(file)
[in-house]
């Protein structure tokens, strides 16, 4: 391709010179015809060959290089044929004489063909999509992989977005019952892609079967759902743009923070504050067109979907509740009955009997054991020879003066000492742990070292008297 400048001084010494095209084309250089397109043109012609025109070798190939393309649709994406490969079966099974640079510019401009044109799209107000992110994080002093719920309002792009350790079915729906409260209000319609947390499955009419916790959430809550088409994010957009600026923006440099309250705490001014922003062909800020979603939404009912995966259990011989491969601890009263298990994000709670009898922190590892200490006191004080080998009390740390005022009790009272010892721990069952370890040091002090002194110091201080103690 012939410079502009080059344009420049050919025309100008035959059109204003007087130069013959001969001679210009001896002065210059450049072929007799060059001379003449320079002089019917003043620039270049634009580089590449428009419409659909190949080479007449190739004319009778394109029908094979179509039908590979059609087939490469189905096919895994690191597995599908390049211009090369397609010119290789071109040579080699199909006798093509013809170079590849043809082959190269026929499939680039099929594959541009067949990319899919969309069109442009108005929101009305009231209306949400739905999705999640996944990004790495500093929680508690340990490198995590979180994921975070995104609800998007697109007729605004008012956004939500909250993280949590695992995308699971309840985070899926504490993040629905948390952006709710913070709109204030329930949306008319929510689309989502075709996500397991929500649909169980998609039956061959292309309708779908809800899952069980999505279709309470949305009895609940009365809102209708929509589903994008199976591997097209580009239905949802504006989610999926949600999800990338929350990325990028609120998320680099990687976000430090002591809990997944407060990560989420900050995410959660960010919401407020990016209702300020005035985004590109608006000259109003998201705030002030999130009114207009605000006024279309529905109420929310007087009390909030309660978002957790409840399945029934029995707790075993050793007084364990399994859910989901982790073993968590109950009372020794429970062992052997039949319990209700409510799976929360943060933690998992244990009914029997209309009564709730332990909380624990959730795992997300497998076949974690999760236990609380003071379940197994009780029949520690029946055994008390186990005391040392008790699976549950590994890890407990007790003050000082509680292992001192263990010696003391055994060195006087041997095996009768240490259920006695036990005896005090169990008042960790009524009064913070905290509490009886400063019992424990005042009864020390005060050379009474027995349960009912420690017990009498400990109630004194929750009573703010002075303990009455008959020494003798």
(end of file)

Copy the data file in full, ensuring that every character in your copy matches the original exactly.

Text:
[in-house]
């Protein structure tokens, strides 16, 4: 391709010179015809060959290089044929004489063909999509992989977005019952892609079967759902743009923070504050067109979907509740009955009997054991020879003066000492742990070292008297 400048001084010494095209084309250089397109043109012609025109070798190939393309649709994406490969079966099974640079510019401009044109799209107000992110994080002093719920309002792009350790079915729906409260209000319609947390499955009419916790959430809550088409994010957009600026923006440099309250705490001014922003062909800020979603939404009912995966259990011989491969601890009263298990994000709670009898922190590892200490006191004080080998009390740390005022009790009272010892721990069952370890040091002090002194110091201080103690 012939410079502009080059344009420049050919025309100008035959059109204003007087130069013959001969001679210009001896002065210059450049072929007799060059001379003449320079002089019917003043620039270049634009580089590449428009419409659909190949080479007449190739004319009778394109029908094979179509039908590979059609087939490469189905096919895994690191597995599908390049211009090369397609010119290789071109040579080699199909006798093509013809170079590849043809082959190269026929499939680039099929594959541009067949990319899919969309069109442009108005929101009305009231209306949400739905999705999640996944990004790495500093929680508690340990490198995590979180994921975070995104609800998007697109007729605004008012956004939500909250993280949590695992995308699971309840985070899926504490993040629905948390952006709710913070709109204030329930949306008319929510689309989502075709996500397991929500649909169980998609039956061959292309309708779908809800899952069980999505279709309470949305009895609940009365809102209708929509589903994008199976591997097209580009239905949802504006989610999926949600999800990338929350990325990028609120998320680099990687976000430090002591809990997944407060990560989420900050995410959660960010919401407020990016209702300020005035985004590109608006000259109003998201705030002030999130009114207009605000006024279309529905109420929310007087009390909030309660978002957790409840399945029934029995707790075993050793007084364990399994859910989901982790073993968590109950009372020794429970062992052997039949319990209700409510799976929360943060933690998992244990009914029997209309009564709730332990909380624990959730795992997300497998076949974690999760236990609380003071379940197994009780029949520690029946055994008390186990005391040392008790699976549950590994890890407990007790003050000082509680292992001192263990010696003391055994060195006087041997095996009768240490259920006695036990005896005090169990008042960790009524009064913070905290509490009886400063019992424990005042009864020390005060050379009474027995349960009912420690017990009498400990109630004194929750009573703010002075303990009455008959020494003798």